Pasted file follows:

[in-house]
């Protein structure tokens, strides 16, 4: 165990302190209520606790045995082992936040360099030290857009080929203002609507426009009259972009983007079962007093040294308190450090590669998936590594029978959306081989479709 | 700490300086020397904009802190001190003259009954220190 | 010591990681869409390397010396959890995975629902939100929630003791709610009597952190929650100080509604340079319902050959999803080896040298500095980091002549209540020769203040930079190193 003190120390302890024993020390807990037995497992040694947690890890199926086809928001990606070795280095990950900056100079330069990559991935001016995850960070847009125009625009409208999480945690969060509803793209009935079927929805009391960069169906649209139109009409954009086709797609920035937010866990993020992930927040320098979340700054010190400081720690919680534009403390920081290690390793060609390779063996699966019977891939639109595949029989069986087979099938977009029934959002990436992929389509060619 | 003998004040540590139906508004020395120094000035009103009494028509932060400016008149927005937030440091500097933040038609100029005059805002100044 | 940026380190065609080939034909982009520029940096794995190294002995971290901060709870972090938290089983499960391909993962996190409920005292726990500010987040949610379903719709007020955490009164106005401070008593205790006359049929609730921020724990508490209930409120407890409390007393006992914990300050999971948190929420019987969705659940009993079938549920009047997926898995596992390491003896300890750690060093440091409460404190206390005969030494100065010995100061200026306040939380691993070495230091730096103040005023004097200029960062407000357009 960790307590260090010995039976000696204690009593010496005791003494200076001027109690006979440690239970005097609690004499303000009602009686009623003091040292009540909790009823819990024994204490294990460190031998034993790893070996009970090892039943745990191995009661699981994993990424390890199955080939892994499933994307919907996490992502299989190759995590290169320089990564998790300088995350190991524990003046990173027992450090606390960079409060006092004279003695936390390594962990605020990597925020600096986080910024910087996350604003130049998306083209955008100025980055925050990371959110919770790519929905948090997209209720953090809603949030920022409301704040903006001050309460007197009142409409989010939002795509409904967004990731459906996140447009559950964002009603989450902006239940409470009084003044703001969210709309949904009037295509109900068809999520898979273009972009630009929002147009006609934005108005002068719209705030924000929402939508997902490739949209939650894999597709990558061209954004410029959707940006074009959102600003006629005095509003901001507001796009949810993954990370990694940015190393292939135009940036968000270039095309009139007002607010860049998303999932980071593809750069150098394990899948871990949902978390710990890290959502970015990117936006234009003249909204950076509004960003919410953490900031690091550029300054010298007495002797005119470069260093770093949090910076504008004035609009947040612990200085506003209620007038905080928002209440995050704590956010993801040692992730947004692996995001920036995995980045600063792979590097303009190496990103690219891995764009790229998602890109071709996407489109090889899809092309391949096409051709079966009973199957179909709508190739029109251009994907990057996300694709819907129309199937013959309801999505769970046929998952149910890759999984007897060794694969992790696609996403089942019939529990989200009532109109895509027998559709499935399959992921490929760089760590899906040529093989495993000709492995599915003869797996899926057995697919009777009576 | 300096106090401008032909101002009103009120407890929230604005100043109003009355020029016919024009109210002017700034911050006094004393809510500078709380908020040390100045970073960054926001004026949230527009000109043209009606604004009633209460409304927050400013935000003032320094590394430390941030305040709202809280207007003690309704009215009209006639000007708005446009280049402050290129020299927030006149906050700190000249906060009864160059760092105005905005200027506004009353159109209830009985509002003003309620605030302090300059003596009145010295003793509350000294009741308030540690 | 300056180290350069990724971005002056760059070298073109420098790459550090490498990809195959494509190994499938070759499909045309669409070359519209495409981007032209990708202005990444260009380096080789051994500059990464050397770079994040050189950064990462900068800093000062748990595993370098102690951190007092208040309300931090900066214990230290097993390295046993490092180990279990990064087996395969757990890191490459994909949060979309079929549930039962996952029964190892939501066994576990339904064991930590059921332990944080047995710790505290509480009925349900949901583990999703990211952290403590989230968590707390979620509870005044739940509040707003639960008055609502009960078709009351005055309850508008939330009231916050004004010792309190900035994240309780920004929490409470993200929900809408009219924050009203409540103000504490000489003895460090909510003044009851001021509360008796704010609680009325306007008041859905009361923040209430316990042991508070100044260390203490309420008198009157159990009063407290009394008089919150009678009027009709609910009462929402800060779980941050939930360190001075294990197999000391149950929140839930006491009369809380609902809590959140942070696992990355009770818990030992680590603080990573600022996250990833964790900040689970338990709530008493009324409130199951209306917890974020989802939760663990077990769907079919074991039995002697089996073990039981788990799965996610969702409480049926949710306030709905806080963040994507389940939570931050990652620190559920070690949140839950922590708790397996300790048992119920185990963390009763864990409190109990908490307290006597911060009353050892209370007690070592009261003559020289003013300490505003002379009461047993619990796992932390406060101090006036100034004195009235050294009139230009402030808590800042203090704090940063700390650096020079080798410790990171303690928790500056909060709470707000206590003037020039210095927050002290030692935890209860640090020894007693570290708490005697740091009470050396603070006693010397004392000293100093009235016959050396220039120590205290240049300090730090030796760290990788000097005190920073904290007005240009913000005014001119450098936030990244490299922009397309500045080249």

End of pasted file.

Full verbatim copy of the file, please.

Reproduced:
[in-house]
């Protein structure tokens, strides 16, 4: 165990302190209520606790045995082992936040360099030290857009080929203002609507426009009259972009983007079962007093040294308190450090590669998936590594029978959306081989479709 | 700490300086020397904009802190001190003259009954220190 | 010591990681869409390397010396959890995975629902939100929630003791709610009597952190929650100080509604340079319902050959999803080896040298500095980091002549209540020769203040930079190193 003190120390302890024993020390807990037995497992040694947690890890199926086809928001990606070795280095990950900056100079330069990559991935001016995850960070847009125009625009409208999480945690969060509803793209009935079927929805009391960069169906649209139109009409954009086709797609920035937010866990993020992930927040320098979340700054010190400081720690919680534009403390920081290690390793060609390779063996699966019977891939639109595949029989069986087979099938977009029934959002990436992929389509060619 | 003998004040540590139906508004020395120094000035009103009494028509932060400016008149927005937030440091500097933040038609100029005059805002100044 | 940026380190065609080939034909982009520029940096794995190294002995971290901060709870972090938290089983499960391909993962996190409920005292726990500010987040949610379903719709007020955490009164106005401070008593205790006359049929609730921020724990508490209930409120407890409390007393006992914990300050999971948190929420019987969705659940009993079938549920009047997926898995596992390491003896300890750690060093440091409460404190206390005969030494100065010995100061200026306040939380691993070495230091730096103040005023004097200029960062407000357009 960790307590260090010995039976000696204690009593010496005791003494200076001027109690006979440690239970005097609690004499303000009602009686009623003091040292009540909790009823819990024994204490294990460190031998034993790893070996009970090892039943745990191995009661699981994993990424390890199955080939892994499933994307919907996490992502299989190759995590290169320089990564998790300088995350190991524990003046990173027992450090606390960079409060006092004279003695936390390594962990605020990597925020600096986080910024910087996350604003130049998306083209955008100025980055925050990371959110919770790519929905948090997209209720953090809603949030920022409301704040903006001050309460007197009142409409989010939002795509409904967004990731459906996140447009559950964002009603989450902006239940409470009084003044703001969210709309949904009037295509109900068809999520898979273009972009630009929002147009006609934005108005002068719209705030924000929402939508997902490739949209939650894999597709990558061209954004410029959707940006074009959102600003006629005095509003901001507001796009949810993954990370990694940015190393292939135009940036968000270039095309009139007002607010860049998303999932980071593809750069150098394990899948871990949902978390710990890290959502970015990117936006234009003249909204950076509004960003919410953490900031690091550029300054010298007495002797005119470069260093770093949090910076504008004035609009947040612990200085506003209620007038905080928002209440995050704590956010993801040692992730947004692996995001920036995995980045600063792979590097303009190496990103690219891995764009790229998602890109071709996407489109090889899809092309391949096409051709079966009973199957179909709508190739029109251009994907990057996300694709819907129309199937013959309801999505769970046929998952149910890759999984007897060794694969992790696609996403089942019939529990989200009532109109895509027998559709499935399959992921490929760089760590899906040529093989495993000709492995599915003869797996899926057995697919009777009576 | 300096106090401008032909101002009103009120407890929230604005100043109003009355020029016919024009109210002017700034911050006094004393809510500078709380908020040390100045970073960054926001004026949230527009000109043209009606604004009633209460409304927050400013935000003032320094590394430390941030305040709202809280207007003690309704009215009209006639000007708005446009280049402050290129020299927030006149906050700190000249906060009864160059760092105005905005200027506004009353159109209830009985509002003003309620605030302090300059003596009145010295003793509350000294009741308030540690 | 300056180290350069990724971005002056760059070298073109420098790459550090490498990809195959494509190994499938070759499909045309669409070359519209495409981007032209990708202005990444260009380096080789051994500059990464050397770079994040050189950064990462900068800093000062748990595993370098102690951190007092208040309300931090900066214990230290097993390295046993490092180990279990990064087996395969757990890191490459994909949060979309079929549930039962996952029964190892939501066994576990339904064991930590059921332990944080047995710790505290509480009925349900949901583990999703990211952290403590989230968590707390979620509870005044739940509040707003639960008055609502009960078709009351005055309850508008939330009231916050004004010792309190900035994240309780920004929490409470993200929900809408009219924050009203409540103000504490000489003895460090909510003044009851001021509360008796704010609680009325306007008041859905009361923040209430316990042991508070100044260390203490309420008198009157159990009063407290009394008089919150009678009027009709609910009462929402800060779980941050939930360190001075294990197999000391149950929140839930006491009369809380609902809590959140942070696992990355009770818990030992680590603080990573600022996250990833964790900040689970338990709530008493009324409130199951209306917890974020989802939760663990077990769907079919074991039995002697089996073990039981788990799965996610969702409480049926949710306030709905806080963040994507389940939570931050990652620190559920070690949140839950922590708790397996300790048992119920185990963390009763864990409190109990908490307290006597911060009353050892209370007690070592009261003559020289003013300490505003002379009461047993619990796992932390406060101090006036100034004195009235050294009139230009402030808590800042203090704090940063700390650096020079080798410790990171303690928790500056909060709470707000206590003037020039210095927050002290030692935890209860640090020894007693570290708490005697740091009470050396603070006693010397004392000293100093009235016959050396220039120590205290240049300090730090030796760290990788000097005190920073904290007005240009913000005014001119450098936030990244490299922009397309500045080249």